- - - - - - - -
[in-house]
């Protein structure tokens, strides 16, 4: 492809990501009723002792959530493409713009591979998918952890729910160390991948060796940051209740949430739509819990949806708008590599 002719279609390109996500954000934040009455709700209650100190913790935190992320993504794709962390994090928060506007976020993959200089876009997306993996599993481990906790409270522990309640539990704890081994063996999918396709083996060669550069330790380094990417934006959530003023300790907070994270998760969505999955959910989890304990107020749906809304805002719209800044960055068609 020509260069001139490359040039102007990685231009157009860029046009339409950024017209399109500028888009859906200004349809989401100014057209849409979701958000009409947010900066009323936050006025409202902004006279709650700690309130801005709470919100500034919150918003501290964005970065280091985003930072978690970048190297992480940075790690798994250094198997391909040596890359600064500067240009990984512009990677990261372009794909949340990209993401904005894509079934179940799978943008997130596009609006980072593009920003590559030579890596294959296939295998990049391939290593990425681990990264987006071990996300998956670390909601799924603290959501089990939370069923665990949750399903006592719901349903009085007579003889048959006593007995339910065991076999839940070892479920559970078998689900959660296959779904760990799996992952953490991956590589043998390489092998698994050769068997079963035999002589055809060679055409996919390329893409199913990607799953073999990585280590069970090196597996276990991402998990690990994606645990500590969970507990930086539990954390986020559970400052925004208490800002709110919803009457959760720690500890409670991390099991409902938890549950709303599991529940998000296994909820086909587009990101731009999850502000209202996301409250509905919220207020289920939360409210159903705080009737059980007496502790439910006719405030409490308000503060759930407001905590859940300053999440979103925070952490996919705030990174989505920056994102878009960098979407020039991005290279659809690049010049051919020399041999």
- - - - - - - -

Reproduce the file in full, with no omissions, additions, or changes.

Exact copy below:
[in-house]
């Protein structure tokens, strides 16, 4: 492809990501009723002792959530493409713009591979998918952890729910160390991948060796940051209740949430739509819990949806708008590599 002719279609390109996500954000934040009455709700209650100190913790935190992320993504794709962390994090928060506007976020993959200089876009997306993996599993481990906790409270522990309640539990704890081994063996999918396709083996060669550069330790380094990417934006959530003023300790907070994270998760969505999955959910989890304990107020749906809304805002719209800044960055068609 020509260069001139490359040039102007990685231009157009860029046009339409950024017209399109500028888009859906200004349809989401100014057209849409979701958000009409947010900066009323936050006025409202902004006279709650700690309130801005709470919100500034919150918003501290964005970065280091985003930072978690970048190297992480940075790690798994250094198997391909040596890359600064500067240009990984512009990677990261372009794909949340990209993401904005894509079934179940799978943008997130596009609006980072593009920003590559030579890596294959296939295998990049391939290593990425681990990264987006071990996300998956670390909601799924603290959501089990939370069923665990949750399903006592719901349903009085007579003889048959006593007995339910065991076999839940070892479920559970078998689900959660296959779904760990799996992952953490991956590589043998390489092998698994050769068997079963035999002589055809060679055409996919390329893409199913990607799953073999990585280590069970090196597996276990991402998990690990994606645990500590969970507990930086539990954390986020559970400052925004208490800002709110919803009457959760720690500890409670991390099991409902938890549950709303599991529940998000296994909820086909587009990101731009999850502000209202996301409250509905919220207020289920939360409210159903705080009737059980007496502790439910006719405030409490308000503060759930407001905590859940300053999440979103925070952490996919705030990174989505920056994102878009960098979407020039991005290279659809690049010049051919020399041999």